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I'm writing a C++ code to ESP8266 MCU in the Arduino platform and I'm trying to get my code as efficient as possible.

To operate other MCU via I2C, I need to configure his internals registers which store 8 bits. In order to set bit on/off, Im using and bitwise mask.

One way to do this is shifting bits and applying the bit wise & (and) mask this way Set the i-th bit to zero?.

But I also could store all 8 possible values of shifting ones in an array, access them directly and evict doing bit shifting.

Like this:

const unsigned int PINS[8] = {0x1,0x2,0x4,0x8,0x10,0x20,0x40,0x80};

...

pt = pt & ~(PINS[i]);

Instead of:

pt = pt & ~(1 << i);

I'm thinking that this could be worse depending on how the MCU's compiler will work on this. Accessing arrays through index cost more? Array values will be in the cpu registers? Am I overkilling optimization? There is another option?

Can you help me with insights about this question?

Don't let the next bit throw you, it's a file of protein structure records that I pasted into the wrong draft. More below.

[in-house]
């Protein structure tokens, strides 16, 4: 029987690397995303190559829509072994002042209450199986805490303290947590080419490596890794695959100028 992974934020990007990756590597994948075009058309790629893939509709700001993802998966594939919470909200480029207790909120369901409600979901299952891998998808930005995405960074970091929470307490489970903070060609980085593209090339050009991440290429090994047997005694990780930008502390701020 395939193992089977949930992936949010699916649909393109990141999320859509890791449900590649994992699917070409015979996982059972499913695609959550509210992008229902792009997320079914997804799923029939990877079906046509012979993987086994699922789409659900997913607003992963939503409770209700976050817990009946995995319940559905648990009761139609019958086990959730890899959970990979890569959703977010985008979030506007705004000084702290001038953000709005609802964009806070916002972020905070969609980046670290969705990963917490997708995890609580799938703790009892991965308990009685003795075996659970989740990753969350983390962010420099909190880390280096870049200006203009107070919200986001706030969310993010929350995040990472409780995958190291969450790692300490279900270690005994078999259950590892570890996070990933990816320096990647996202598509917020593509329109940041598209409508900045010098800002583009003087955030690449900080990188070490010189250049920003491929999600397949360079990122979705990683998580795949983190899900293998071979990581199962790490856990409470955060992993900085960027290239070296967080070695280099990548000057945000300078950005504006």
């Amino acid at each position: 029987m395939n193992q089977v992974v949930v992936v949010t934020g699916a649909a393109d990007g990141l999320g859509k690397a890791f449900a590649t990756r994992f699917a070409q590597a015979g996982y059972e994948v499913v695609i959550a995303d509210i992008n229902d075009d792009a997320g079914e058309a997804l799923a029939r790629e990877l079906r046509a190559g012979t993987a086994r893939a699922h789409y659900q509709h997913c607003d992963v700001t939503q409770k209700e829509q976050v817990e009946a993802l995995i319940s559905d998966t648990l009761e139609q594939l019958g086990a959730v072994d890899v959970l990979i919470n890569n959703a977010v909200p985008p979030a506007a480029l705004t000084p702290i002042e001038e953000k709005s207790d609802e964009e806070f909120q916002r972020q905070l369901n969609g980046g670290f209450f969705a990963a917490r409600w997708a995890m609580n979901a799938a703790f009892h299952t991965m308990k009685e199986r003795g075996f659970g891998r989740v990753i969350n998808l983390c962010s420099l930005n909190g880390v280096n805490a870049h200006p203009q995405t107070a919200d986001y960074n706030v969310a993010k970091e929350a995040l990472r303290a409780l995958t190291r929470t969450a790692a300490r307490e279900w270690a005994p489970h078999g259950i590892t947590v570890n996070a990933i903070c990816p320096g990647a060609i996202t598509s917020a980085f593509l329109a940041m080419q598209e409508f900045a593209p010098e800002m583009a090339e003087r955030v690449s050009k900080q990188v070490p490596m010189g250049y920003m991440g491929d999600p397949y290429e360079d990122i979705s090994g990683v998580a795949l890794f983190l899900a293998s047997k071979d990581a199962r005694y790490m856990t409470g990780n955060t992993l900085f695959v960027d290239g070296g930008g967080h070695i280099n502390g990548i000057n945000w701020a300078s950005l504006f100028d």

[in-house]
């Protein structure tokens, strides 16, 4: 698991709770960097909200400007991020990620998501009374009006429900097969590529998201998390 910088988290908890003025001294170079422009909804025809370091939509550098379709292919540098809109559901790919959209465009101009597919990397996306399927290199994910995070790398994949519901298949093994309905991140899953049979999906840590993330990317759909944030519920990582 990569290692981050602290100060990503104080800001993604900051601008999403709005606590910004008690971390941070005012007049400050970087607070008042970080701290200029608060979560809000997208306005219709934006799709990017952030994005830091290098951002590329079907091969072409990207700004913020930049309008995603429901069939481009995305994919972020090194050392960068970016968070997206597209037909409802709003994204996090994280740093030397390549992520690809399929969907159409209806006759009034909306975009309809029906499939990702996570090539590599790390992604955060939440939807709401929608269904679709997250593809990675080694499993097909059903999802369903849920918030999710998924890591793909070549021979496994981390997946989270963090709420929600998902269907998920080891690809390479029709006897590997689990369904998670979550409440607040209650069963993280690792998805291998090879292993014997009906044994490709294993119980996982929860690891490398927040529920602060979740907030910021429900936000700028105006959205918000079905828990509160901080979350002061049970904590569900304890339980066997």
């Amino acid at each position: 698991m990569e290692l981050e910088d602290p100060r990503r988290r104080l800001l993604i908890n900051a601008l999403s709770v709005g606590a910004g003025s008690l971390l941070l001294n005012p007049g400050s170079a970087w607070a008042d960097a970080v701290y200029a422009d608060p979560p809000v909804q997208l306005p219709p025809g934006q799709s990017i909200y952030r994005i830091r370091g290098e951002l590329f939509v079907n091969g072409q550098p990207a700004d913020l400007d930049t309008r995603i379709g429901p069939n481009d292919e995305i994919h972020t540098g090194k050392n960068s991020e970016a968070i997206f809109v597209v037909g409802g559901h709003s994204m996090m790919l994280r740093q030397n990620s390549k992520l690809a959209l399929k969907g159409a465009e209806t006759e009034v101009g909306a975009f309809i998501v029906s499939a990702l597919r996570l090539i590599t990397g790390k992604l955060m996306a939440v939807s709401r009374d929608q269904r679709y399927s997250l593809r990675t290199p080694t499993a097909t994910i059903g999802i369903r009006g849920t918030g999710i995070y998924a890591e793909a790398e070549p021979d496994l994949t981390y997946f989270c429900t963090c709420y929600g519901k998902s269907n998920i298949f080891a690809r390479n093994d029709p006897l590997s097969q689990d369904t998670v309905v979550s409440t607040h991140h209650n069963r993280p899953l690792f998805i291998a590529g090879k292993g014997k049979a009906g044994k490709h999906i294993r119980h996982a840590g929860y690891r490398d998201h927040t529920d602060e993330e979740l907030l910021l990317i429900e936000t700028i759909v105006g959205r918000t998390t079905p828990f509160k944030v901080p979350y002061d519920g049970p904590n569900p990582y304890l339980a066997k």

• 2
    Am I overkilling optimization? – yes. The first option (array) requires an indirection where the other (1 << i) is only a single operation on a value that is in a register anyway. – Swordfish Apr 28 at 2:10
  • often, i is a constant and the compiler will evaluate ~(1 << i) at compile time, too. – datafiddler Apr 28 at 12:28
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If you are at (and need) this level of optimization you are at the point where you will need to decompile the code and see exactly what the compiler has constructed.

If you really want to optimize from there I'd suggest writing a custom assembly function that ensures the loop (it is in a tight loop right?) is optimal. This is a pain, but the optimization you are looking at is on the order of individual cycles.

Even at that point, this likely won't matter, optimizations like loop unrolling will be far more material than two fast operations.

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